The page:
Review of the knowledge available to date on the effects of tritium exposure on health and the environment in Canada - a tool to guide regulatory compliance monitoring

Abstract of the journal article published in Radioprotection, 2011

Author(s):
PA Thompson, MS Hamlat, R Lane, S Mihok, P Reinhardt and K Bundy
Canadian Nuclear Safety Commission

Abstract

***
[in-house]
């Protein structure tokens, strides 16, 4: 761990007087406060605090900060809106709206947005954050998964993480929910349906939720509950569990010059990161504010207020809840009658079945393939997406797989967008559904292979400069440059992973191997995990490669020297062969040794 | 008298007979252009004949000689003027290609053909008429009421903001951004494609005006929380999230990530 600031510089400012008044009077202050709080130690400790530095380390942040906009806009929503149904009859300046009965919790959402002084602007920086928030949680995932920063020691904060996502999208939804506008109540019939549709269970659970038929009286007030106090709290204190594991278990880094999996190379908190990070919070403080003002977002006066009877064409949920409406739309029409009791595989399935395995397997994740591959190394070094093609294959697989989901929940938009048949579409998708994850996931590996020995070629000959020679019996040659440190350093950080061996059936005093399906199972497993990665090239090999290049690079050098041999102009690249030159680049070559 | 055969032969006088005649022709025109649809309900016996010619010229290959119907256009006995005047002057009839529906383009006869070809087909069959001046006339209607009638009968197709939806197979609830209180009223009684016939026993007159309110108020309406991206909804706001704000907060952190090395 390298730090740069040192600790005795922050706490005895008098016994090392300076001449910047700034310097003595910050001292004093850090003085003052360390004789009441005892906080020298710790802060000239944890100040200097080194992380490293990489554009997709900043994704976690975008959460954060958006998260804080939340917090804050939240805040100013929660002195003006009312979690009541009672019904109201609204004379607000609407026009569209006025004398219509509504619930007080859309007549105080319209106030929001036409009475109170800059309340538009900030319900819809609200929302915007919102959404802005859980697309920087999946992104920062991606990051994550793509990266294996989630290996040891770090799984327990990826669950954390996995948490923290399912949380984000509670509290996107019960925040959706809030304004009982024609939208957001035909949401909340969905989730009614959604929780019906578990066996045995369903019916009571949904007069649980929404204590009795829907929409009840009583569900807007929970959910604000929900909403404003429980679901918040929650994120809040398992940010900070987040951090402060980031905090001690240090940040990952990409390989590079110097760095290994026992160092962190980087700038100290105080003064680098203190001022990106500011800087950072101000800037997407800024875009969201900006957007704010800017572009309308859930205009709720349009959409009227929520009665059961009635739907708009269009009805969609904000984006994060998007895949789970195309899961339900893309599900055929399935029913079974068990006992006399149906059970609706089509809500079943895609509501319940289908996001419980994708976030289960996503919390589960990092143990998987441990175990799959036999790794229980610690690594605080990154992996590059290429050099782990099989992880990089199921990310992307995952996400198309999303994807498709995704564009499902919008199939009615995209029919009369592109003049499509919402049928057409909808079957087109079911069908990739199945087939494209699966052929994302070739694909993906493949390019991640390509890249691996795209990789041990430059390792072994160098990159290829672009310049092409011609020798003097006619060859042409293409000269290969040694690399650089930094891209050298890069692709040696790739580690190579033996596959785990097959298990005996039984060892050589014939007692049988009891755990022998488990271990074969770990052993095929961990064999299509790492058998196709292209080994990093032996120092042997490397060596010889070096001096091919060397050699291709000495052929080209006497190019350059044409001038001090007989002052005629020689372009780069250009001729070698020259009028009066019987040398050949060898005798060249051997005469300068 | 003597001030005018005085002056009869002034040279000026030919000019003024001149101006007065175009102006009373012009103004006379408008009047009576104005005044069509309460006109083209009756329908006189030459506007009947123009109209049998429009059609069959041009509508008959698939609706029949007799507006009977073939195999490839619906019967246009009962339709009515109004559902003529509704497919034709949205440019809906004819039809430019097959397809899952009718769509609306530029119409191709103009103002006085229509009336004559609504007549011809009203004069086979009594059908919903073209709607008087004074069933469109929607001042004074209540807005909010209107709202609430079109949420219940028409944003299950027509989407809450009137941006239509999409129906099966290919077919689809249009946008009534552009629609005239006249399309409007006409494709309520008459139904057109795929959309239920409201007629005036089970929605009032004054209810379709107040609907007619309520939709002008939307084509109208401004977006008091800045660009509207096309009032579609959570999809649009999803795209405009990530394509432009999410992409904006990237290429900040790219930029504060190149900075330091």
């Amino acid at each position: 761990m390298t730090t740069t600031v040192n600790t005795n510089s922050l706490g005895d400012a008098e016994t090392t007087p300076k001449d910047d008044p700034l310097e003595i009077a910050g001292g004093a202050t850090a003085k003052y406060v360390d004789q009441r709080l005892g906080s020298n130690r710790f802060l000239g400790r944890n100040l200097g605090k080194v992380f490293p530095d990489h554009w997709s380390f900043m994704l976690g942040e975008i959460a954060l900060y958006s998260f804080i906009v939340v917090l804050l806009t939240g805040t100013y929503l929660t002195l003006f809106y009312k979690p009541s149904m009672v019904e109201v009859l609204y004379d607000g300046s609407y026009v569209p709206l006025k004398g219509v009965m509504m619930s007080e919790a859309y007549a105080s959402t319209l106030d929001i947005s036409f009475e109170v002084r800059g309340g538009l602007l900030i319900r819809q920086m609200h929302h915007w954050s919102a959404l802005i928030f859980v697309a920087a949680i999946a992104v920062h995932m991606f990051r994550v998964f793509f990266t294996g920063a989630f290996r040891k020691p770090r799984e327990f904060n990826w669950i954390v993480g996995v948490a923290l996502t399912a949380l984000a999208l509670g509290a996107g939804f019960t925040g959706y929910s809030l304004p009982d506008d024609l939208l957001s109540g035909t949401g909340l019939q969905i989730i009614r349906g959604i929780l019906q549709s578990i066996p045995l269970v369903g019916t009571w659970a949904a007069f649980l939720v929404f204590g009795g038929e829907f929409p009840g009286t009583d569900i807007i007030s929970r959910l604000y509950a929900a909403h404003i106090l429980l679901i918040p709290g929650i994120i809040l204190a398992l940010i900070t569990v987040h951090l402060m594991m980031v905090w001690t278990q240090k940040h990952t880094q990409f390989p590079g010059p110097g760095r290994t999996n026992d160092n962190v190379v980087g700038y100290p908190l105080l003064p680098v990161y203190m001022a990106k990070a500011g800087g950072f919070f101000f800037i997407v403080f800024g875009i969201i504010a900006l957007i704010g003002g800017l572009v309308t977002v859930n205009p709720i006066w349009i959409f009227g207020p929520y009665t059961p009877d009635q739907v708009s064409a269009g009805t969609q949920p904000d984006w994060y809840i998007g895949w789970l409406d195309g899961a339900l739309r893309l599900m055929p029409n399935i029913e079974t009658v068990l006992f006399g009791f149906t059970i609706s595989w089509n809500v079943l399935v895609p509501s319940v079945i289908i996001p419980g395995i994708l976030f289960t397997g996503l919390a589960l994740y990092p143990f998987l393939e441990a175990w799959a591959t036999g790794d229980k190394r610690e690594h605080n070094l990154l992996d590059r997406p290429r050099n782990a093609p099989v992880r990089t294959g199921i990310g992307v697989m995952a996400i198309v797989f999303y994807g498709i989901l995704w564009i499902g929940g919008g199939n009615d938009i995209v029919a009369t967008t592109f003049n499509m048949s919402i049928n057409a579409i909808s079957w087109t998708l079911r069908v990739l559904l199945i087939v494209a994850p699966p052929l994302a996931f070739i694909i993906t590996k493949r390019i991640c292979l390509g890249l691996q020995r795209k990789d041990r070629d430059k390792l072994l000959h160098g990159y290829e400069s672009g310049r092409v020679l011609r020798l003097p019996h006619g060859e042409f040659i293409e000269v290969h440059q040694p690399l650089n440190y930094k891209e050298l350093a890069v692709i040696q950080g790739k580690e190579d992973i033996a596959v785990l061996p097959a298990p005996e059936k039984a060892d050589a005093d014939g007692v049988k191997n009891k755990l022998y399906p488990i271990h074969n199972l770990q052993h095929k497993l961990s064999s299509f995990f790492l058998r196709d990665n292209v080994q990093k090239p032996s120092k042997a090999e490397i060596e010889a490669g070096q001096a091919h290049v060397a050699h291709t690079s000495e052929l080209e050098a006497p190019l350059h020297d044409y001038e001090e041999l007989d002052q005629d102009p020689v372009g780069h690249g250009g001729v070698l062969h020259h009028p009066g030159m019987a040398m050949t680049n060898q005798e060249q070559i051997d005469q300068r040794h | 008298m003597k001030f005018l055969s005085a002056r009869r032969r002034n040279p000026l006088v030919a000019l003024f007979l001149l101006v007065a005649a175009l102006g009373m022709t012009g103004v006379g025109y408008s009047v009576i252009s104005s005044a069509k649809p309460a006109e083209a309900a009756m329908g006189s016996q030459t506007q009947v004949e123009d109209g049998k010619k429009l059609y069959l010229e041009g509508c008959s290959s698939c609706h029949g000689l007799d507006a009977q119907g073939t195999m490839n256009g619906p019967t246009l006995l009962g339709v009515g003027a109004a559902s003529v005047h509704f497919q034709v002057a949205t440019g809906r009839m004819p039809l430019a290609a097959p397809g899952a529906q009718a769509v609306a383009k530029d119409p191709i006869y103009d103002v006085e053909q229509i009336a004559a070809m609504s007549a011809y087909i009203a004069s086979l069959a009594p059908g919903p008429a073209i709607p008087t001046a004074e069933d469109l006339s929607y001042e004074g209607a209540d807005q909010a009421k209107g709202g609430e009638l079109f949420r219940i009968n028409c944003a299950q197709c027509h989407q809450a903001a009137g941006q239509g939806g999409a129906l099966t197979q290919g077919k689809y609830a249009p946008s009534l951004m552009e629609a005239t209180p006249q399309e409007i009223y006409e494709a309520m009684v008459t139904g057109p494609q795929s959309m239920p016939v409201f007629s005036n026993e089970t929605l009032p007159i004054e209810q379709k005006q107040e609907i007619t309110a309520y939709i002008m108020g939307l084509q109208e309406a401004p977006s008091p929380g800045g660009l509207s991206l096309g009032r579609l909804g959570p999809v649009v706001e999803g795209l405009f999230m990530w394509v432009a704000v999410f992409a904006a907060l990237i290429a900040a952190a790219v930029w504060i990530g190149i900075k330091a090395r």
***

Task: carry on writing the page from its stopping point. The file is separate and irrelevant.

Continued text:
The use of tritium in CANDU (Canadian Deuterium-Uranium) reactors in industry to produce self-luminescent lights and paints, in oil and gas exploration, in hospitals for diagnostic tests and radiotherapeutics and in research makes the control of tritium releases generated by these activities particularly important in Canada. Releases are regulated and carefully monitored by the Canadian Nuclear Safety Commission (CNSC). Some special interest and citizen groups, however, claim that the scientific uncertainty regarding the effects of tritium on health and on the environment is such that regulation of the facilities releasing or using tritium may be inadequate. In response to these concerns, the CNSC asked its staff to initiate the Tritium Studies Project. As part of the project, the environmental fate of tritium and its health effects were studied through direct field measurements and the review of the latest scientific literature on the subject. The project made it possible to conclude that the tritium radiation protection measures and regulatory mechanisms are adequate in protecting the health and safety of Canadians.

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